Necrobarista may have changed since it was first seen, but the end result is still an engrossing visual novel that succeeds thanks to a cast of memorable and fun characters, a stylish and cool presentation, and a well-crafted story that hits all the right notes, providing a terrific tale of having to move on that has room for bits of both laughter and tears in your coffee.
In the end, a traditional review may be rather pointless, since the Deadly Premonition games operate on the same level as a film such as The Return of Captain Invincible (possibly the lone cult '80s film that York shockingly doesn't reference): something that operates on a completely different plane of reality than the rest of us, one where the mere notions of "good" and "bad" don't really apply.
It would be easy to dismiss a game like Monster Train as nothing more than yet another entry into the ever-increasing deck-building genre upon first glance, but after just a short while playing it, its various complexities begin to reveal themselves, making for deep gameplay that keeps you coming back for just one more run.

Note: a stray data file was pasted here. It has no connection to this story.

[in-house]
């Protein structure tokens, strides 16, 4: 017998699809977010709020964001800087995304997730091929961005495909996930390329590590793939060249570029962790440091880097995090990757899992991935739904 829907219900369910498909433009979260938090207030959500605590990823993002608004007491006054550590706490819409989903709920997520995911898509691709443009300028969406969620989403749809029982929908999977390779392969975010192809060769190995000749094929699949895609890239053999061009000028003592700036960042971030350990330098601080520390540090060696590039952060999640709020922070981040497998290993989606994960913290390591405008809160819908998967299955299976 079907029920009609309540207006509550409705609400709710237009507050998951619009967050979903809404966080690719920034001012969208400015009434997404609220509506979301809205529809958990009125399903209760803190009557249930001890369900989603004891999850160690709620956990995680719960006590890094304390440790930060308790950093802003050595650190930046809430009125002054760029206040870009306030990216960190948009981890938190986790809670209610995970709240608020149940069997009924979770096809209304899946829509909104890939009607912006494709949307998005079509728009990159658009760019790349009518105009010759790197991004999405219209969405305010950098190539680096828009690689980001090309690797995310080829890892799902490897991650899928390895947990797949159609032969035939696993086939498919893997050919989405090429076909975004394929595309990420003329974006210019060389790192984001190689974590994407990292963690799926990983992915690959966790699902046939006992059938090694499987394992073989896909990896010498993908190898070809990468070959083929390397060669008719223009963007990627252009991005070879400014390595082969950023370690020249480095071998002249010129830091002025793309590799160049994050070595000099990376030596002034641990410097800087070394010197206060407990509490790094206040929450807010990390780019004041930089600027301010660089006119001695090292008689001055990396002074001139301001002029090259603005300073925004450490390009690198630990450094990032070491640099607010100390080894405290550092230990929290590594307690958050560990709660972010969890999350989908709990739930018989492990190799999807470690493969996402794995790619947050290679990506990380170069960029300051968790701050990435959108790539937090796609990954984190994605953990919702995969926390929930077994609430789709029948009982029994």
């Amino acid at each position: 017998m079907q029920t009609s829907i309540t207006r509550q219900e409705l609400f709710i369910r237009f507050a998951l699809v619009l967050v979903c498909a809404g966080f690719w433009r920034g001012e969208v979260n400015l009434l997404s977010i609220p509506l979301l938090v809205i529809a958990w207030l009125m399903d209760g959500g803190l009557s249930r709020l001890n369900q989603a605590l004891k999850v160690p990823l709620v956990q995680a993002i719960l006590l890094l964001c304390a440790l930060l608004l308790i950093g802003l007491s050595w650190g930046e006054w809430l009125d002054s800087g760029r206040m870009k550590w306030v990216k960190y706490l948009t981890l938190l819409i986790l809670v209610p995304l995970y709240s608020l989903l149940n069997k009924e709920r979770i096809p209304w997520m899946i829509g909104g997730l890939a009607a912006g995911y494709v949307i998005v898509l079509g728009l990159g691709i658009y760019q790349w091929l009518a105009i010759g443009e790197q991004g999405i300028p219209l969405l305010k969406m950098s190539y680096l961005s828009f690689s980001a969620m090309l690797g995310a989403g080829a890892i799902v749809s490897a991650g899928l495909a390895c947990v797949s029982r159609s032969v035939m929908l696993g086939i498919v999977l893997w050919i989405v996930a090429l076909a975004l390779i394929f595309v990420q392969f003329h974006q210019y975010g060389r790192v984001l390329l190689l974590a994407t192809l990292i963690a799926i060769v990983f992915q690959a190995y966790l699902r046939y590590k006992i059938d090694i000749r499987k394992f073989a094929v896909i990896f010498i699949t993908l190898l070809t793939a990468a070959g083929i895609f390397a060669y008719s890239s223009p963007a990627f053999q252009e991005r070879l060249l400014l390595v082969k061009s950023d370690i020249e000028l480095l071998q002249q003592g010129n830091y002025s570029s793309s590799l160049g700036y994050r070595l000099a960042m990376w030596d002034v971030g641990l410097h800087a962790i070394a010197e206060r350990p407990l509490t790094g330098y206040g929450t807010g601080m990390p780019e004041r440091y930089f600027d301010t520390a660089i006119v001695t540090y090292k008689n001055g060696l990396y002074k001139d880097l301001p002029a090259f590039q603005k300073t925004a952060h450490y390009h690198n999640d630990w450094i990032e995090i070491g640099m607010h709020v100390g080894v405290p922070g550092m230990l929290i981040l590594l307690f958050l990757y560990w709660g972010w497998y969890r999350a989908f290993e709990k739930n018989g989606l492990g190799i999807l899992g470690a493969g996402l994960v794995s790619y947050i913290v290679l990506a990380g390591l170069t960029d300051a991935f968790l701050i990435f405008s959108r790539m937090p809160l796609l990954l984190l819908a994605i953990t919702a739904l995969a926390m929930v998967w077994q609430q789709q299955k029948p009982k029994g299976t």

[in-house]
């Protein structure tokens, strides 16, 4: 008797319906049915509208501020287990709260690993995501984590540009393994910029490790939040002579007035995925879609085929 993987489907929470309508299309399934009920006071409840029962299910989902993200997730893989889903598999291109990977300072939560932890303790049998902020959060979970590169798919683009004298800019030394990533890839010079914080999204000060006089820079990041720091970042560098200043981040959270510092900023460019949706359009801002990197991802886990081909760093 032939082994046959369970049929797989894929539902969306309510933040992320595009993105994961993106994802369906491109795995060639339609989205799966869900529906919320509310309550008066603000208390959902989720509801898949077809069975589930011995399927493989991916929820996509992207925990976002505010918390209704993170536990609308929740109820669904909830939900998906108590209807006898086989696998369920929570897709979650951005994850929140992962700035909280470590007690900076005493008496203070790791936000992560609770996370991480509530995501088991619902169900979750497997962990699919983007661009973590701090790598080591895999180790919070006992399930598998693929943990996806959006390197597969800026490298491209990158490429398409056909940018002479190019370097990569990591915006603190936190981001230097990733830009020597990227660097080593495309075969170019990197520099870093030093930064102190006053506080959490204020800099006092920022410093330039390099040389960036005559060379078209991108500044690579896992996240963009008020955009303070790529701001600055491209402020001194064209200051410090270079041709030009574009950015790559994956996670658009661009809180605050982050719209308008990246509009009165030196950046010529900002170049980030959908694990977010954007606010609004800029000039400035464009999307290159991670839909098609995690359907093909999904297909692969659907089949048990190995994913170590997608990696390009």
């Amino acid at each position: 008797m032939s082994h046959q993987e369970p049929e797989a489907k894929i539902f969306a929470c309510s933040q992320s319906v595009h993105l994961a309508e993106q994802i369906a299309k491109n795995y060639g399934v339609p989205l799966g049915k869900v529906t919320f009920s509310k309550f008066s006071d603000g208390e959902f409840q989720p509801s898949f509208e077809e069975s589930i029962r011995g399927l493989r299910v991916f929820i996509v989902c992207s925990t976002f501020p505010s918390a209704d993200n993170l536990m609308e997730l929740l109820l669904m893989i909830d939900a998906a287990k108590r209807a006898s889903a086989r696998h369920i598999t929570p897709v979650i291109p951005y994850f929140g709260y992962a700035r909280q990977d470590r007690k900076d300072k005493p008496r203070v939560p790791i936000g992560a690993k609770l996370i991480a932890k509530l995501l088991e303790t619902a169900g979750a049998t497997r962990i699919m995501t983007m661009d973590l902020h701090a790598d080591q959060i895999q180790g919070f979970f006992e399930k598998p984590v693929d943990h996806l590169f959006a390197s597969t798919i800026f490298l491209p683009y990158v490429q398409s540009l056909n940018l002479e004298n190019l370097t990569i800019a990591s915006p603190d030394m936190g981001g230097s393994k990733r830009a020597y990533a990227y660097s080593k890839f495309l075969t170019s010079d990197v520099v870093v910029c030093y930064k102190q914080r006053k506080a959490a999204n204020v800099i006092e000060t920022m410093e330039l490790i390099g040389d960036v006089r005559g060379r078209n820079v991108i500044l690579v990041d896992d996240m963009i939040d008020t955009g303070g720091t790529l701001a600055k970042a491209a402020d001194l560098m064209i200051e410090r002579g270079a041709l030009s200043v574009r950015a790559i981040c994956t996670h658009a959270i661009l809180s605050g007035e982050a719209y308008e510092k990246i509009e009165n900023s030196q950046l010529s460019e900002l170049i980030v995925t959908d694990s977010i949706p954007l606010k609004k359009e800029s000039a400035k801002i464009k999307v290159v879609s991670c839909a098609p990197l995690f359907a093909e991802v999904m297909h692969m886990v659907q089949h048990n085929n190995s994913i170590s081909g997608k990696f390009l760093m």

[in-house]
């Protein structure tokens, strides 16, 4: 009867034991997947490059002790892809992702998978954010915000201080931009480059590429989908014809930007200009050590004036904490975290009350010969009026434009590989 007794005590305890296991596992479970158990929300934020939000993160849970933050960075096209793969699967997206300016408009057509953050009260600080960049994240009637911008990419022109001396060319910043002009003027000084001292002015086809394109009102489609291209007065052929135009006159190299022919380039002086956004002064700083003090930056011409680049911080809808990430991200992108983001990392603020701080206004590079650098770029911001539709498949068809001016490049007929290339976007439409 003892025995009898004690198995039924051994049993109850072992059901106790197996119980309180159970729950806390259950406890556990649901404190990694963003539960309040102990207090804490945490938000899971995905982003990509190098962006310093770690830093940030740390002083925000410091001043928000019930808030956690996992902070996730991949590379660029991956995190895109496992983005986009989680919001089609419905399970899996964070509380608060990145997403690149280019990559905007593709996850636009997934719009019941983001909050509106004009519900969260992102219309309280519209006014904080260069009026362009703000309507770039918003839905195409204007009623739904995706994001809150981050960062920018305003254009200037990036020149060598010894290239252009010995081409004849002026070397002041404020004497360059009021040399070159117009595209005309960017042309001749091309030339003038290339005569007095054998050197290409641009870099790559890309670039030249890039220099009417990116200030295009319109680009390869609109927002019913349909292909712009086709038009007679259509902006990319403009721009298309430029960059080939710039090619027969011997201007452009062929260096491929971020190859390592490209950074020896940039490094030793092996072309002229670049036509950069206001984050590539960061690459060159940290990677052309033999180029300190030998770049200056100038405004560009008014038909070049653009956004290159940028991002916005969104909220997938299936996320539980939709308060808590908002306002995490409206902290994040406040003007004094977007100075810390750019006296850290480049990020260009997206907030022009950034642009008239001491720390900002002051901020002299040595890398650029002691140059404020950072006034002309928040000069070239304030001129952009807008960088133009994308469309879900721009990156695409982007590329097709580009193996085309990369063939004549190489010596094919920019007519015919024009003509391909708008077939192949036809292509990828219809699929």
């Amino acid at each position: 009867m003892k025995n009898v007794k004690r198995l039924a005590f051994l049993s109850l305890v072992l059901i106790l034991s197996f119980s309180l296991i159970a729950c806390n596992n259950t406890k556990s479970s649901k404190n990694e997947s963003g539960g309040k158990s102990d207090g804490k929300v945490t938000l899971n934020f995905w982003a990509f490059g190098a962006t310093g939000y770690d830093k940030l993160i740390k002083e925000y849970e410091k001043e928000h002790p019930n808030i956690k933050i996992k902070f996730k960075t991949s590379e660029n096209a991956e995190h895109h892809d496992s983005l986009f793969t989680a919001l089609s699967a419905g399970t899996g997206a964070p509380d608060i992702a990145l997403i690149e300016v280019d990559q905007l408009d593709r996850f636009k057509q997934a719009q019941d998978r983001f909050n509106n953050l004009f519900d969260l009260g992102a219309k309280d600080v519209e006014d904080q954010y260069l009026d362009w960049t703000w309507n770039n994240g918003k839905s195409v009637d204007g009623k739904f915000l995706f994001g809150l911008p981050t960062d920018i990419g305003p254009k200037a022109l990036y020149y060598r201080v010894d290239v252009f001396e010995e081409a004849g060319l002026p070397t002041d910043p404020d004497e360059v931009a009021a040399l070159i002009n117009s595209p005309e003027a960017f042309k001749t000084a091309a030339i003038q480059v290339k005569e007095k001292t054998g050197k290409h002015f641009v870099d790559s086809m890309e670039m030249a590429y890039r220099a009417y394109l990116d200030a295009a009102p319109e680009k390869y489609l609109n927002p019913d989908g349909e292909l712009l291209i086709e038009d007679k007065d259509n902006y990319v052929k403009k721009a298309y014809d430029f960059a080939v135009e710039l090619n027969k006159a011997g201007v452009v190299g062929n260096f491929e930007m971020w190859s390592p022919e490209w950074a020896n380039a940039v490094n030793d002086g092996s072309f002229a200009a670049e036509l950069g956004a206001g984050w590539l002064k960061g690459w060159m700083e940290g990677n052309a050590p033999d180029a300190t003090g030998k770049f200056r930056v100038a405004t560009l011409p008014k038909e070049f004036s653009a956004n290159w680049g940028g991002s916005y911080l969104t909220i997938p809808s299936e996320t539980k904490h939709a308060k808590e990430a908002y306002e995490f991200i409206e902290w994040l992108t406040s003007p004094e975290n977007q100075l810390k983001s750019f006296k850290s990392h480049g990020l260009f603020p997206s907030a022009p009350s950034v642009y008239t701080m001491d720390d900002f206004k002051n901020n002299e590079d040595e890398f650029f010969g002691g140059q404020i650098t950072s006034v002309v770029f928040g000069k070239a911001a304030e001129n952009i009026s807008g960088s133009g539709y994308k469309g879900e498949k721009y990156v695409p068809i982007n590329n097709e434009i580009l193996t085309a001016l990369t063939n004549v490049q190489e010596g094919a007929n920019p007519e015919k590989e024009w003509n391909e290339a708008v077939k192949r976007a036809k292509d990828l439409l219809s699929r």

Honestly, there isn't a whole lot to be said about Sludge Life without giving away its more memorably bizarre bits, of which there are many. It's a twisted, hellish, yet surprisingly charming playground that you'll want to spend a good (if small) chunk of time in, soaking in the off-kilter surrounds, humor and visuals. For a game that basically revolves around a filthy hellhole, there's still a lot of care that was put into making it a unique and fun hellhole and it shows.